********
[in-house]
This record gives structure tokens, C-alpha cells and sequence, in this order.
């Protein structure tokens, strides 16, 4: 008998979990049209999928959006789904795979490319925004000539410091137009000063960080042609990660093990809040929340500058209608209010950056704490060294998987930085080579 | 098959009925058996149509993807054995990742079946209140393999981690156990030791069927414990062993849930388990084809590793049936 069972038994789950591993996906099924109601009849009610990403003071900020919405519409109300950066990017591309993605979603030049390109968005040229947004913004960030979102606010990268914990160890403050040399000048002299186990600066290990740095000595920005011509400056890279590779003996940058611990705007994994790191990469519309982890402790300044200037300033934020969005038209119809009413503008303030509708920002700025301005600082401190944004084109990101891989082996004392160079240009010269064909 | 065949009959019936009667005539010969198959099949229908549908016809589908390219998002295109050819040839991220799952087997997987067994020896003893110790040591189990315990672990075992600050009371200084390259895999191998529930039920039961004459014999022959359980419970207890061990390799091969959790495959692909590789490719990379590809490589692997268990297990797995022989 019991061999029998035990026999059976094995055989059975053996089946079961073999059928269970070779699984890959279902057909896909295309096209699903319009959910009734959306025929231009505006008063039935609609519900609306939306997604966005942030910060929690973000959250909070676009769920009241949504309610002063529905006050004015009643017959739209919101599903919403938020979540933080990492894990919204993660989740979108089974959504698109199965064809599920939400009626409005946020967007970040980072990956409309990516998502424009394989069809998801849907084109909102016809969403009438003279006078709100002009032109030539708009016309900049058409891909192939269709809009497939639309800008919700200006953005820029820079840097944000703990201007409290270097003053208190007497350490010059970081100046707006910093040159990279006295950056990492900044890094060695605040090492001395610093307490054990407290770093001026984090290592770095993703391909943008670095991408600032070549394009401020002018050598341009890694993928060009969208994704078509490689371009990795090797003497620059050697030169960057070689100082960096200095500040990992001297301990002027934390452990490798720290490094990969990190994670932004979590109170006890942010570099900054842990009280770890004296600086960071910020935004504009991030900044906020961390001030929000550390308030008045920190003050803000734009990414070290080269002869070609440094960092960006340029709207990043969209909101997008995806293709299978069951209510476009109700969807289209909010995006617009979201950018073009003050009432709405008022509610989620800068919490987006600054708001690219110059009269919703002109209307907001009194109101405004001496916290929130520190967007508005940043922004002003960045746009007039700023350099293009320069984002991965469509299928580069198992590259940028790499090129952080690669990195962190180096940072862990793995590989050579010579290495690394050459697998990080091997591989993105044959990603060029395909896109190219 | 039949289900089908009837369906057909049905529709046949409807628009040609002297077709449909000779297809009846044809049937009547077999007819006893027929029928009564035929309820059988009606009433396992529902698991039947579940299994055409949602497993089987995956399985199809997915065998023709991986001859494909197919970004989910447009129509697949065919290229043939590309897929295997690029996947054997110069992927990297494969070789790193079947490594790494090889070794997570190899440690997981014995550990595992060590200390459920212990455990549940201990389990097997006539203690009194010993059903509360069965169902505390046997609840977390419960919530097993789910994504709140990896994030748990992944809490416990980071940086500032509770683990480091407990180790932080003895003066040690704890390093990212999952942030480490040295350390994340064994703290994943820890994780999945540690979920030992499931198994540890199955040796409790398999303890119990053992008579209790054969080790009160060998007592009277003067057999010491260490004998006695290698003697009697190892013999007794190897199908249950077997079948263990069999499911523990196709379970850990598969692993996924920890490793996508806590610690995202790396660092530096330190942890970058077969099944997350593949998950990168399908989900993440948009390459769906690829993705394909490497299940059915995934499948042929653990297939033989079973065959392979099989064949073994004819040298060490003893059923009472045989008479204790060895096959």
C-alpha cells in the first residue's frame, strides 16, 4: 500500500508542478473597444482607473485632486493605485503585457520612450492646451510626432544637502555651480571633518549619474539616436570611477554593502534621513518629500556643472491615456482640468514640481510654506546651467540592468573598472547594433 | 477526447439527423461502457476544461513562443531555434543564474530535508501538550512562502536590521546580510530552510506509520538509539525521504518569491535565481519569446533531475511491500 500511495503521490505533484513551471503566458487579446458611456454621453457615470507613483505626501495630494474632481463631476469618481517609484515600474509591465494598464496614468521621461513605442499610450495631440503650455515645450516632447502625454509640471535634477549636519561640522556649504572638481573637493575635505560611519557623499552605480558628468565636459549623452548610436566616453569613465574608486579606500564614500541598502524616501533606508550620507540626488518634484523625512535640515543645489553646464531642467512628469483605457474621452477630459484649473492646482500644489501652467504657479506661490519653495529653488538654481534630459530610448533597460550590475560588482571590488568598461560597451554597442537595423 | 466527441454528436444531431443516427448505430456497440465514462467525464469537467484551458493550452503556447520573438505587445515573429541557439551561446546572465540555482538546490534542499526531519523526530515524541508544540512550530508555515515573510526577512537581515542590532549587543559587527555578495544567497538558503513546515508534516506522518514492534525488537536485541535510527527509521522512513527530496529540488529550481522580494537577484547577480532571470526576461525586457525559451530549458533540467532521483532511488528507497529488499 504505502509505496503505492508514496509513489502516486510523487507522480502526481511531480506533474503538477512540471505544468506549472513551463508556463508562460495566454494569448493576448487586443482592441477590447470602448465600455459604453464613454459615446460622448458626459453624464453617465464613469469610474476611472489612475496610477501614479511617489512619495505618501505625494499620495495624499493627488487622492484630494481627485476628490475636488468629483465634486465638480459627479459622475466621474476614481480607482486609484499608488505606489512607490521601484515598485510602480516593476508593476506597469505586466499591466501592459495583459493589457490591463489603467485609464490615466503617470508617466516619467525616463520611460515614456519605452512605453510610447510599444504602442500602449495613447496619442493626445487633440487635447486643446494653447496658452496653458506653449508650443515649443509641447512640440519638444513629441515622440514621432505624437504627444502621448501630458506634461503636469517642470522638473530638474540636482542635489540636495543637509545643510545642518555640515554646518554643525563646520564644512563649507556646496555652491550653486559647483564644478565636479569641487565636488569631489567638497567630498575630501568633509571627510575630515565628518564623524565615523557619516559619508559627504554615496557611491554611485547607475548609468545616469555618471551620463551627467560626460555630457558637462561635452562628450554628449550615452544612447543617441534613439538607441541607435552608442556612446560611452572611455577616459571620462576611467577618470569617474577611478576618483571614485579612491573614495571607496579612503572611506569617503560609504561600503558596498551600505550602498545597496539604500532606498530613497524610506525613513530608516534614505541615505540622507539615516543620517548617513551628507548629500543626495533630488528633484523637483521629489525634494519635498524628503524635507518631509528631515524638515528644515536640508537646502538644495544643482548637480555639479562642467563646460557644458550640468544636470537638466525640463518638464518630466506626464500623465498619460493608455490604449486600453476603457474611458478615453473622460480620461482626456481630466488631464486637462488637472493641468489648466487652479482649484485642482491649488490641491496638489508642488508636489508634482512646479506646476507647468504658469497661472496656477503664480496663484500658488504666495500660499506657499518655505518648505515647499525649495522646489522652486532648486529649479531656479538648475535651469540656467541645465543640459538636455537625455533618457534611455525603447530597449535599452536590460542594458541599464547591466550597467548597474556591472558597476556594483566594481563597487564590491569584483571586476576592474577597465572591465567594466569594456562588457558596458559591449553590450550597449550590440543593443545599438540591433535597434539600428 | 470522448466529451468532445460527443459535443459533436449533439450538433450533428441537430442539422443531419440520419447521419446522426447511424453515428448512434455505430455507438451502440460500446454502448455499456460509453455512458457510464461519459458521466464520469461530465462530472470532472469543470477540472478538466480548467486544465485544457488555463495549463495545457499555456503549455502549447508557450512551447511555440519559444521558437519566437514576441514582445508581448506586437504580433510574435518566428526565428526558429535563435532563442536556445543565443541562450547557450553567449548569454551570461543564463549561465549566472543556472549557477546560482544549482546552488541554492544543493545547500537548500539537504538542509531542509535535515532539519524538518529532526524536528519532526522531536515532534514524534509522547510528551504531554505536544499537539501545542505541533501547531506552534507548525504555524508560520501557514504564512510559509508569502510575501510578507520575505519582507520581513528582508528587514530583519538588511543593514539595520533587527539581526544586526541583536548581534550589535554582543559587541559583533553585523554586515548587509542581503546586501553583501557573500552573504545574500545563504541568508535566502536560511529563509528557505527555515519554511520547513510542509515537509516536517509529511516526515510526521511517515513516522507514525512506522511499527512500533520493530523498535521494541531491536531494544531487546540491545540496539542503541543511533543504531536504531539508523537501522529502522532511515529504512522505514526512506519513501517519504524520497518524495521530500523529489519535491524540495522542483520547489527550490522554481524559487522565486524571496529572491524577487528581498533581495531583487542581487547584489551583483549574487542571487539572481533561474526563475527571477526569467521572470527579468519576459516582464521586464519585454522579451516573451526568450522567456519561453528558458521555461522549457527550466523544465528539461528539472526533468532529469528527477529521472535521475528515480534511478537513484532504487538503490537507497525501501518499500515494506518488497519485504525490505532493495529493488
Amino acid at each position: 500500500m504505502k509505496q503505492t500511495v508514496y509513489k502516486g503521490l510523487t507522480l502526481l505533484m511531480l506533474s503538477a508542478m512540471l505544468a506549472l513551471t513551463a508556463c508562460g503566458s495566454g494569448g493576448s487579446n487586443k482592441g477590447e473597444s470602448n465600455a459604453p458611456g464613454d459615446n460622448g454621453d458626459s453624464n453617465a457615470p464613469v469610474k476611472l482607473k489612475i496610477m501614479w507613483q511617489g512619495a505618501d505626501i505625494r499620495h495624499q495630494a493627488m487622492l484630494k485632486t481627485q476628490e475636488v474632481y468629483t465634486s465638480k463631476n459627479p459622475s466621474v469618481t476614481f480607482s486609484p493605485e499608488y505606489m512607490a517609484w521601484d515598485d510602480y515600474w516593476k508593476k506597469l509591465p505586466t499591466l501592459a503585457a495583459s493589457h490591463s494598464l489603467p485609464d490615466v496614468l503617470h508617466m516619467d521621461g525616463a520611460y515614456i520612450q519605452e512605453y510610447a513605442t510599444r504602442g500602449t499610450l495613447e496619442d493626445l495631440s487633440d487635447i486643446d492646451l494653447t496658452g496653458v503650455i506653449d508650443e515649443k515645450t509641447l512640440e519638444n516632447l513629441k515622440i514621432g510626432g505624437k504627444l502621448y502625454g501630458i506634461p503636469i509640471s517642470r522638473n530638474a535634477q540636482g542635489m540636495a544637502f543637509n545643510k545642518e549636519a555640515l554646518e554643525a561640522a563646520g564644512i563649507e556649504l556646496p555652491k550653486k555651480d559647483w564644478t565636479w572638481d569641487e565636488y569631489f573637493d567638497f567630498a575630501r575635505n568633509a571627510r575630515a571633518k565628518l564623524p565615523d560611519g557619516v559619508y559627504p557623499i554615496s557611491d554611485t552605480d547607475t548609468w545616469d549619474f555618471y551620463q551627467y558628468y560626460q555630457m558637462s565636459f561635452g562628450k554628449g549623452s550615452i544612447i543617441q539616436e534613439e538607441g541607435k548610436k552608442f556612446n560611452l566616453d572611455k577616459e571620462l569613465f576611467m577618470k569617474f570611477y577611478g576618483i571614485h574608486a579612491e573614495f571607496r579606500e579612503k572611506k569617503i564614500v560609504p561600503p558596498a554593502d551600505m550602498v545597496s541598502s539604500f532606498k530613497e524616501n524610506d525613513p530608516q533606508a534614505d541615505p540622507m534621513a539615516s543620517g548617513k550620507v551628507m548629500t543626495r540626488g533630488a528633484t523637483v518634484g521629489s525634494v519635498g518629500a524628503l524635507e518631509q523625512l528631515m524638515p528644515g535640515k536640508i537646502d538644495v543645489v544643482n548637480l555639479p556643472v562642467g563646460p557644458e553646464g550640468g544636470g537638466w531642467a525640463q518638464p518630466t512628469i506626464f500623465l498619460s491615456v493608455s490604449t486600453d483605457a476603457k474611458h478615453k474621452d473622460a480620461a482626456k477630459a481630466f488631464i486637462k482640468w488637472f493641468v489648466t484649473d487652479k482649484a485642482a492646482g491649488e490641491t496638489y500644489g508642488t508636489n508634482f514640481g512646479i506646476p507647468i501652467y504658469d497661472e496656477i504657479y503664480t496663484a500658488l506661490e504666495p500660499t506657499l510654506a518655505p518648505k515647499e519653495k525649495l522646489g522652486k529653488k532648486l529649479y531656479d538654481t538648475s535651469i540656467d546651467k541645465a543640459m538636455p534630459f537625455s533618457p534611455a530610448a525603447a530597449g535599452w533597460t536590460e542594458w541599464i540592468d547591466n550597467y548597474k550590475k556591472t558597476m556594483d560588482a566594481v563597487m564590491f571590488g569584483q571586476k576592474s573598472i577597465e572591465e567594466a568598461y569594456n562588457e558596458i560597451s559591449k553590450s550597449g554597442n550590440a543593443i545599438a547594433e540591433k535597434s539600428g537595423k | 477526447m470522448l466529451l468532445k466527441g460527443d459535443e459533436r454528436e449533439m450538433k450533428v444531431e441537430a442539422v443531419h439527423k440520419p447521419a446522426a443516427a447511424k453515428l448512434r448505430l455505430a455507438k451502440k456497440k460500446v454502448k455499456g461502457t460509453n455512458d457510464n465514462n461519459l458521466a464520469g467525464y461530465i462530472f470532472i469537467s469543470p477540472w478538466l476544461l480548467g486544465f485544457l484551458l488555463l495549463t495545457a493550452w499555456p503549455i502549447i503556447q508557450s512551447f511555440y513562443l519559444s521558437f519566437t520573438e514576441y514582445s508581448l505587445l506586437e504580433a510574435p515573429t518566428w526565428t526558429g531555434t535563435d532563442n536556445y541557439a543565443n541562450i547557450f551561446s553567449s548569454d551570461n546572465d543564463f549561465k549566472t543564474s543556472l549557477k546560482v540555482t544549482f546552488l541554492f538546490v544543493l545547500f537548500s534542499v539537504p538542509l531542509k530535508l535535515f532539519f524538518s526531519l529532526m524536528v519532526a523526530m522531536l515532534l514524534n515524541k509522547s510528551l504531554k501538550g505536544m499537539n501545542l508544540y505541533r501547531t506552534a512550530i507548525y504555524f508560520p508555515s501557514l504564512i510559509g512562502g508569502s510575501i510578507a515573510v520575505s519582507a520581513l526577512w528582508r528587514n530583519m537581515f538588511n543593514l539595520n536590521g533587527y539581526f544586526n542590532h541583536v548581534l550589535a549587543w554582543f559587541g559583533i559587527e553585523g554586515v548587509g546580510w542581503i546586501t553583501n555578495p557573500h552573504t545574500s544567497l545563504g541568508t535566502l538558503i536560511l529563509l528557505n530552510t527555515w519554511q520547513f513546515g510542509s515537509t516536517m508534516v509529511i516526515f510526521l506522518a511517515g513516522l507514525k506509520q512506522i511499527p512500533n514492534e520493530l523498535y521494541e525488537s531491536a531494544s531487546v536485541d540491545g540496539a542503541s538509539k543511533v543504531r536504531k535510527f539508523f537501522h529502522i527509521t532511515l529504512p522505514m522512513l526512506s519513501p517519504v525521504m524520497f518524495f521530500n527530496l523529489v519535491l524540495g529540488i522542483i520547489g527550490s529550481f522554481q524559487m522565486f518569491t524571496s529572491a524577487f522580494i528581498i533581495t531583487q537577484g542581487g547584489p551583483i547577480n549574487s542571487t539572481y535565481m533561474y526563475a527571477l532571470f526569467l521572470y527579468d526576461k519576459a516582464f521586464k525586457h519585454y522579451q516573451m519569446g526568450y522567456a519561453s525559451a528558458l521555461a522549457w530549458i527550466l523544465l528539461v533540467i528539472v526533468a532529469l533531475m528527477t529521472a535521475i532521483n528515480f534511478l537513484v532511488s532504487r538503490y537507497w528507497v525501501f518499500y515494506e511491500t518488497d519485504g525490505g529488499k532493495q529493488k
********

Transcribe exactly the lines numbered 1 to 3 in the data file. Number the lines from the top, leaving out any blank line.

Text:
[in-house]
This record gives structure tokens, C-alpha cells and sequence, in this order.
């Protein structure tokens, strides 16, 4: 008998979990049209999928959006789904795979490319925004000539410091137009000063960080042609990660093990809040929340500058209608209010950056704490060294998987930085080579 | 098959009925058996149509993807054995990742079946209140393999981690156990030791069927414990062993849930388990084809590793049936 069972038994789950591993996906099924109601009849009610990403003071900020919405519409109300950066990017591309993605979603030049390109968005040229947004913004960030979102606010990268914990160890403050040399000048002299186990600066290990740095000595920005011509400056890279590779003996940058611990705007994994790191990469519309982890402790300044200037300033934020969005038209119809009413503008303030509708920002700025301005600082401190944004084109990101891989082996004392160079240009010269064909 | 065949009959019936009667005539010969198959099949229908549908016809589908390219998002295109050819040839991220799952087997997987067994020896003893110790040591189990315990672990075992600050009371200084390259895999191998529930039920039961004459014999022959359980419970207890061990390799091969959790495959692909590789490719990379590809490589692997268990297990797995022989 019991061999029998035990026999059976094995055989059975053996089946079961073999059928269970070779699984890959279902057909896909295309096209699903319009959910009734959306025929231009505006008063039935609609519900609306939306997604966005942030910060929690973000959250909070676009769920009241949504309610002063529905006050004015009643017959739209919101599903919403938020979540933080990492894990919204993660989740979108089974959504698109199965064809599920939400009626409005946020967007970040980072990956409309990516998502424009394989069809998801849907084109909102016809969403009438003279006078709100002009032109030539708009016309900049058409891909192939269709809009497939639309800008919700200006953005820029820079840097944000703990201007409290270097003053208190007497350490010059970081100046707006910093040159990279006295950056990492900044890094060695605040090492001395610093307490054990407290770093001026984090290592770095993703391909943008670095991408600032070549394009401020002018050598341009890694993928060009969208994704078509490689371009990795090797003497620059050697030169960057070689100082960096200095500040990992001297301990002027934390452990490798720290490094990969990190994670932004979590109170006890942010570099900054842990009280770890004296600086960071910020935004504009991030900044906020961390001030929000550390308030008045920190003050803000734009990414070290080269002869070609440094960092960006340029709207990043969209909101997008995806293709299978069951209510476009109700969807289209909010995006617009979201950018073009003050009432709405008022509610989620800068919490987006600054708001690219110059009269919703002109209307907001009194109101405004001496916290929130520190967007508005940043922004002003960045746009007039700023350099293009320069984002991965469509299928580069198992590259940028790499090129952080690669990195962190180096940072862990793995590989050579010579290495690394050459697998990080091997591989993105044959990603060029395909896109190219 | 039949289900089908009837369906057909049905529709046949409807628009040609002297077709449909000779297809009846044809049937009547077999007819006893027929029928009564035929309820059988009606009433396992529902698991039947579940299994055409949602497993089987995956399985199809997915065998023709991986001859494909197919970004989910447009129509697949065919290229043939590309897929295997690029996947054997110069992927990297494969070789790193079947490594790494090889070794997570190899440690997981014995550990595992060590200390459920212990455990549940201990389990097997006539203690009194010993059903509360069965169902505390046997609840977390419960919530097993789910994504709140990896994030748990992944809490416990980071940086500032509770683990480091407990180790932080003895003066040690704890390093990212999952942030480490040295350390994340064994703290994943820890994780999945540690979920030992499931198994540890199955040796409790398999303890119990053992008579209790054969080790009160060998007592009277003067057999010491260490004998006695290698003697009697190892013999007794190897199908249950077997079948263990069999499911523990196709379970850990598969692993996924920890490793996508806590610690995202790396660092530096330190942890970058077969099944997350593949998950990168399908989900993440948009390459769906690829993705394909490497299940059915995934499948042929653990297939033989079973065959392979099989064949073994004819040298060490003893059923009472045989008479204790060895096959």